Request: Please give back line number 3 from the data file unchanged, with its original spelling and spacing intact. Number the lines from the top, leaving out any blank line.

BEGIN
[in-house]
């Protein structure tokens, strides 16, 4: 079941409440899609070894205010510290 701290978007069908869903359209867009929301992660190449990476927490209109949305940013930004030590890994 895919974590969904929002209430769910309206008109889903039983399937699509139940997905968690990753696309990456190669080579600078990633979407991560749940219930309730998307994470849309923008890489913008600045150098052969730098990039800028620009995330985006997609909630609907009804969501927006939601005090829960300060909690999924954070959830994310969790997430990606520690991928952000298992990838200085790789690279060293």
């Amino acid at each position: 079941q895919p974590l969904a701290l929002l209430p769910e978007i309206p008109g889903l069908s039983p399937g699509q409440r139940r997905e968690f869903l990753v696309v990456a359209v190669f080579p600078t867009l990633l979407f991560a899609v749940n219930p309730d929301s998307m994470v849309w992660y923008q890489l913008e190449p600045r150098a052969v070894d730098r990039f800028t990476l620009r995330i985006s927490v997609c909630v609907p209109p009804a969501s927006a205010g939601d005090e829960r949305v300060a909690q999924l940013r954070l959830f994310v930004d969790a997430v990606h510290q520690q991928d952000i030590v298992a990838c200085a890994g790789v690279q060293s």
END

């Amino acid at each position: 079941q895919p974590l969904a701290l929002l209430p769910e978007i309206p008109g889903l069908s039983p399937g699509q409440r139940r997905e968690f869903l990753v696309v990456a359209v190669f080579p600078t867009l990633l979407f991560a899609v749940n219930p309730d929301s998307m994470v849309w992660y923008q890489l913008e190449p600045r150098a052969v070894d730098r990039f800028t990476l620009r995330i985006s927490v997609c909630v609907p209109p009804a969501s927006a205010g939601d005090e829960r949305v300060a909690q999924l940013r954070l959830f994310v930004d969790a997430v990606h510290q520690q991928d952000i030590v298992a990838c200085a890994g790789v690279q060293s």